Rural property owners and handgun users have been labelled “lone cowboys,” by Police Minister Bill Byrne in Parliament today.
The statement was made when the Minister was questioned by Member for Mt Isa Rob Katter, as to why the licenses and renewals for Category H weapons are being consistently denied.
Disregarding the safety of property owners when travelling via bike or horse, the Minister stated he simply did not accept the idea that a pistol was a legitimate agricultural tool.
“The idea of the lone cowboy, with the pistol strapped to the hip as an effective weapon in an agricultural application, simply doesn’t cut it with me,” the Minister said.
“The core argument that a concealable pistol, Glock or any equivalent type of weapon is going to be a preferable agricultural weapon, for application in the agricultural sector is not a viable argument to make,” he said.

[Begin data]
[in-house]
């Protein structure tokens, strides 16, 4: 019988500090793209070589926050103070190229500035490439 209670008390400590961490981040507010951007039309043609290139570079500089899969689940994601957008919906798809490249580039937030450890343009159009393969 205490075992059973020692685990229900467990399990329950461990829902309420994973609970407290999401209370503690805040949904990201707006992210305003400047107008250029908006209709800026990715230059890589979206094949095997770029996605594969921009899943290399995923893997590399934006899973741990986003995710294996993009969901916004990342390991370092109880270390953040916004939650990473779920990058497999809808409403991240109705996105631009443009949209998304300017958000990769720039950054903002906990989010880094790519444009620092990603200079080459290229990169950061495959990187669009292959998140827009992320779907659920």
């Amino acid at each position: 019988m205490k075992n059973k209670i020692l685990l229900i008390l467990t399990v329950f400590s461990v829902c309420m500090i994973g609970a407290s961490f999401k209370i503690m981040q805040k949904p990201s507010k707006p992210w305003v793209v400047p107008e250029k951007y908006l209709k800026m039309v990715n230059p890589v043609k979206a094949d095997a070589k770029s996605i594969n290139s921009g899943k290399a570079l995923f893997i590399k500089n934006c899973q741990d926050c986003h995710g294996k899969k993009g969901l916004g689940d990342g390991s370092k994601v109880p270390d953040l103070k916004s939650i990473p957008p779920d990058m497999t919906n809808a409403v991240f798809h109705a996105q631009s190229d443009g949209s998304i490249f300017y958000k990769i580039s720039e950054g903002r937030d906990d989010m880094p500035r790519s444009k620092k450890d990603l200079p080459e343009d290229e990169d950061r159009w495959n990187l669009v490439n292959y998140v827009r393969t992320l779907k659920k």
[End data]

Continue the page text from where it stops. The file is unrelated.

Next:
Mr Katter said he was extremely concerned to hear the statements from the Minister responsible for gun regulation.
“The Minister clearly does not appreciate the reasons for pistol use or have any concern for landowners on isolated rural properties,” Mr Katter said.
“To simply deny licenses because of personal beliefs is shocking, and highly irresponsible,” he said.
Mr Katter said many graziers had expressed their concern about safety when travelling with a cumbersome rifle, and frequently used a pistol, especially when dealing with feral animals at close range.
“It is not uncommon for producers working alone in remote areas to check stock water while in the vicinity of wild dogs, this is a very compromising position,” Mr Katter said.
“Pistols have long been a tool within Australia, the suggestion that pistol use in outback pastoral Australia is not a legitimate agricultural tool is outrageous.”
“These statements are unfair on lawful producers who rely on these tools in remote areas,” he said.
Member for Dalrymple Shane Knuth said he has heard from many people were also bewildered that their licenses had not been renewed.
“I’ve received complaints from responsible firearm owners who have had their applications rejected,” Mr Knuth said.
“I struggle to see how a producer using a handgun in thick country on dying cattle and feral animals isn’t appropriate agricultural use,” he said.
KAP will continue to fight vehemently for the rights of firearm owners in rural and regional Queensland.